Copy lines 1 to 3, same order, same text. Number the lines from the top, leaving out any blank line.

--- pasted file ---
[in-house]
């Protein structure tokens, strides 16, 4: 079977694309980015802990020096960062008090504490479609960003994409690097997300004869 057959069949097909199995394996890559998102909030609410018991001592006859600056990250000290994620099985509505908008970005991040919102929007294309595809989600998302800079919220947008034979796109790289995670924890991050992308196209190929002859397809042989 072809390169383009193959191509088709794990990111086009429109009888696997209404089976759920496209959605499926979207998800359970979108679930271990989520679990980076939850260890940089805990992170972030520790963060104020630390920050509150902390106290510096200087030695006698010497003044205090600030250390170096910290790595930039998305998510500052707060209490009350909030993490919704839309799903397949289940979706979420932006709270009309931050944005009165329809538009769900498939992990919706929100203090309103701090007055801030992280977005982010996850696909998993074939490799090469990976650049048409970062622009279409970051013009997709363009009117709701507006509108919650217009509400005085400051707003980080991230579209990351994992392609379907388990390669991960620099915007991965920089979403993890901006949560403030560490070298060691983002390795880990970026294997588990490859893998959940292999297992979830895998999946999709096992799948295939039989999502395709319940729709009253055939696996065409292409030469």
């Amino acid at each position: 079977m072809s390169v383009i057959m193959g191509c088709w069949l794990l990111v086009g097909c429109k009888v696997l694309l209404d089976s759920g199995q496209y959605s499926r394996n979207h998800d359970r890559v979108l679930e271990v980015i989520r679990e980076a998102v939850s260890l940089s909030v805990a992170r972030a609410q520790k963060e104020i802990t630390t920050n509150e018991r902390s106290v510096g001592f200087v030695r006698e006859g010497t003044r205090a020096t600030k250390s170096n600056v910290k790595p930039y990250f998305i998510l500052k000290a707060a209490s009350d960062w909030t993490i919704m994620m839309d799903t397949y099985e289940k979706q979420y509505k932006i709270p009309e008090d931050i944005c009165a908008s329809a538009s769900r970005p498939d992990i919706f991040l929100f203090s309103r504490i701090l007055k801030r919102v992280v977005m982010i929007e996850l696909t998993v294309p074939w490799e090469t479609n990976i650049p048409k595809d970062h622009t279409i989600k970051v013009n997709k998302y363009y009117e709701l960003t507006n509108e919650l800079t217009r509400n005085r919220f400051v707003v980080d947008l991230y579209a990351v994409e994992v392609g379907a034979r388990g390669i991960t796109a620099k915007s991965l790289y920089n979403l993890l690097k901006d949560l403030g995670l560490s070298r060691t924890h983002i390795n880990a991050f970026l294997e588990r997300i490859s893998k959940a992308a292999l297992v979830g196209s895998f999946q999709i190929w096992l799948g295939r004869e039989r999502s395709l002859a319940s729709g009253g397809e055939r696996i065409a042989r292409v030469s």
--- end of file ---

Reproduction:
[in-house]
């Protein structure tokens, strides 16, 4: 079977694309980015802990020096960062008090504490479609960003994409690097997300004869 057959069949097909199995394996890559998102909030609410018991001592006859600056990250000290994620099985509505908008970005991040919102929007294309595809989600998302800079919220947008034979796109790289995670924890991050992308196209190929002859397809042989 072809390169383009193959191509088709794990990111086009429109009888696997209404089976759920496209959605499926979207998800359970979108679930271990989520679990980076939850260890940089805990992170972030520790963060104020630390920050509150902390106290510096200087030695006698010497003044205090600030250390170096910290790595930039998305998510500052707060209490009350909030993490919704839309799903397949289940979706979420932006709270009309931050944005009165329809538009769900498939992990919706929100203090309103701090007055801030992280977005982010996850696909998993074939490799090469990976650049048409970062622009279409970051013009997709363009009117709701507006509108919650217009509400005085400051707003980080991230579209990351994992392609379907388990390669991960620099915007991965920089979403993890901006949560403030560490070298060691983002390795880990970026294997588990490859893998959940292999297992979830895998999946999709096992799948295939039989999502395709319940729709009253055939696996065409292409030469």
């Amino acid at each position: 079977m072809s390169v383009i057959m193959g191509c088709w069949l794990l990111v086009g097909c429109k009888v696997l694309l209404d089976s759920g199995q496209y959605s499926r394996n979207h998800d359970r890559v979108l679930e271990v980015i989520r679990e980076a998102v939850s260890l940089s909030v805990a992170r972030a609410q520790k963060e104020i802990t630390t920050n509150e018991r902390s106290v510096g001592f200087v030695r006698e006859g010497t003044r205090a020096t600030k250390s170096n600056v910290k790595p930039y990250f998305i998510l500052k000290a707060a209490s009350d960062w909030t993490i919704m994620m839309d799903t397949y099985e289940k979706q979420y509505k932006i709270p009309e008090d931050i944005c009165a908008s329809a538009s769900r970005p498939d992990i919706f991040l929100f203090s309103r504490i701090l007055k801030r919102v992280v977005m982010i929007e996850l696909t998993v294309p074939w490799e090469t479609n990976i650049p048409k595809d970062h622009t279409i989600k970051v013009n997709k998302y363009y009117e709701l960003t507006n509108e919650l800079t217009r509400n005085r919220f400051v707003v980080d947008l991230y579209a990351v994409e994992v392609g379907a034979r388990g390669i991960t796109a620099k915007s991965l790289y920089n979403l993890l690097k901006d949560l403030g995670l560490s070298r060691t924890h983002i390795n880990a991050f970026l294997e588990r997300i490859s893998k959940a992308a292999l297992v979830g196209s895998f999946q999709i190929w096992l799948g295939r004869e039989r999502s395709l002859a319940s729709g009253g397809e055939r696996i065409a042989r292409v030469s």